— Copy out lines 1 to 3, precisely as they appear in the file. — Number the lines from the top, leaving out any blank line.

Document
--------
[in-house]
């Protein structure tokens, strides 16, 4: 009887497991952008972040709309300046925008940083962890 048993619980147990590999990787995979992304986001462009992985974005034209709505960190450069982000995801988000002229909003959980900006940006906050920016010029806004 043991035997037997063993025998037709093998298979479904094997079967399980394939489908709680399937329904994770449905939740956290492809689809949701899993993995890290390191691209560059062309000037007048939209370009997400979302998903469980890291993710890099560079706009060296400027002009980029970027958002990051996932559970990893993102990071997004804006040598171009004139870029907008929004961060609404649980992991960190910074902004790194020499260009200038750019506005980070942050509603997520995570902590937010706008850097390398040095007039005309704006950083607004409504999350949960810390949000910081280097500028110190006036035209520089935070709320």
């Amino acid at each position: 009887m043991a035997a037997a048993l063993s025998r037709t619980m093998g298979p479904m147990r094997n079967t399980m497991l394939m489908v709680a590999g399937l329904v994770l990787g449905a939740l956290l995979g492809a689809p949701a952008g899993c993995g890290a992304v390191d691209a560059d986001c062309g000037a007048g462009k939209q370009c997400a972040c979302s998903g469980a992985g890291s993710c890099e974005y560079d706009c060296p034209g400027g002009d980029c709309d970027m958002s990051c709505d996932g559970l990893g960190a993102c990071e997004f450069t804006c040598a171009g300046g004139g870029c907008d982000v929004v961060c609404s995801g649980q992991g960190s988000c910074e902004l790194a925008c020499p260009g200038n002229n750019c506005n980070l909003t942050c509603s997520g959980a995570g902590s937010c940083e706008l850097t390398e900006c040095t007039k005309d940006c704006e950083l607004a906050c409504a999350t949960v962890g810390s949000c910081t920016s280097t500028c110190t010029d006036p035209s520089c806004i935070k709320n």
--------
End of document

[in-house]
């Protein structure tokens, strides 16, 4: 009887497991952008972040709309300046925008940083962890 048993619980147990590999990787995979992304986001462009992985974005034209709505960190450069982000995801988000002229909003959980900006940006906050920016010029806004 043991035997037997063993025998037709093998298979479904094997079967399980394939489908709680399937329904994770449905939740956290492809689809949701899993993995890290390191691209560059062309000037007048939209370009997400979302998903469980890291993710890099560079706009060296400027002009980029970027958002990051996932559970990893993102990071997004804006040598171009004139870029907008929004961060609404649980992991960190910074902004790194020499260009200038750019506005980070942050509603997520995570902590937010706008850097390398040095007039005309704006950083607004409504999350949960810390949000910081280097500028110190006036035209520089935070709320």
């Amino acid at each position: 009887m043991a035997a037997a048993l063993s025998r037709t619980m093998g298979p479904m147990r094997n079967t399980m497991l394939m489908v709680a590999g399937l329904v994770l990787g449905a939740l956290l995979g492809a689809p949701a952008g899993c993995g890290a992304v390191d691209a560059d986001c062309g000037a007048g462009k939209q370009c997400a972040c979302s998903g469980a992985g890291s993710c890099e974005y560079d706009c060296p034209g400027g002009d980029c709309d970027m958002s990051c709505d996932g559970l990893g960190a993102c990071e997004f450069t804006c040598a171009g300046g004139g870029c907008d982000v929004v961060c609404s995801g649980q992991g960190s988000c910074e902004l790194a925008c020499p260009g200038n002229n750019c506005n980070l909003t942050c509603s997520g959980a995570g902590s937010c940083e706008l850097t390398e900006c040095t007039k005309d940006c704006e950083l607004a906050c409504a999350t949960v962890g810390s949000c910081t920016s280097t500028c110190t010029d006036p035209s520089c806004i935070k709320n």